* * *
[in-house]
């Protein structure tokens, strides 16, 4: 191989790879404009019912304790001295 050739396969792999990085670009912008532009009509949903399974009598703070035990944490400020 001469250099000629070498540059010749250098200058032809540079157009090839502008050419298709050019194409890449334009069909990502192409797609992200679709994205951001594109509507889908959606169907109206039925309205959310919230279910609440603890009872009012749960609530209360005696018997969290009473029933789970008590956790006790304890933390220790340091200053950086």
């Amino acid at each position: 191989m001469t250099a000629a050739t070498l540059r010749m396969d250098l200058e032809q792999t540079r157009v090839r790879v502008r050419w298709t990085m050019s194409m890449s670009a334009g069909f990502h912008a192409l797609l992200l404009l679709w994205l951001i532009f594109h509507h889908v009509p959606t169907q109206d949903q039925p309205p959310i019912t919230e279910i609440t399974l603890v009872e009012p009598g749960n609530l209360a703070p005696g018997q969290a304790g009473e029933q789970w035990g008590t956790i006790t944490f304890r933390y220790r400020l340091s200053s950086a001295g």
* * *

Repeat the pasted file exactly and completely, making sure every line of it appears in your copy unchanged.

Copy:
[in-house]
């Protein structure tokens, strides 16, 4: 191989790879404009019912304790001295 050739396969792999990085670009912008532009009509949903399974009598703070035990944490400020 001469250099000629070498540059010749250098200058032809540079157009090839502008050419298709050019194409890449334009069909990502192409797609992200679709994205951001594109509507889908959606169907109206039925309205959310919230279910609440603890009872009012749960609530209360005696018997969290009473029933789970008590956790006790304890933390220790340091200053950086």
């Amino acid at each position: 191989m001469t250099a000629a050739t070498l540059r010749m396969d250098l200058e032809q792999t540079r157009v090839r790879v502008r050419w298709t990085m050019s194409m890449s670009a334009g069909f990502h912008a192409l797609l992200l404009l679709w994205l951001i532009f594109h509507h889908v009509p959606t169907q109206d949903q039925p309205p959310i019912t919230e279910i609440t399974l603890v009872e009012p009598g749960n609530l209360a703070p005696g018997q969290a304790g009473e029933q789970w035990g008590t956790i006790t944490f304890r933390y220790r400020l340091s200053s950086a001295g």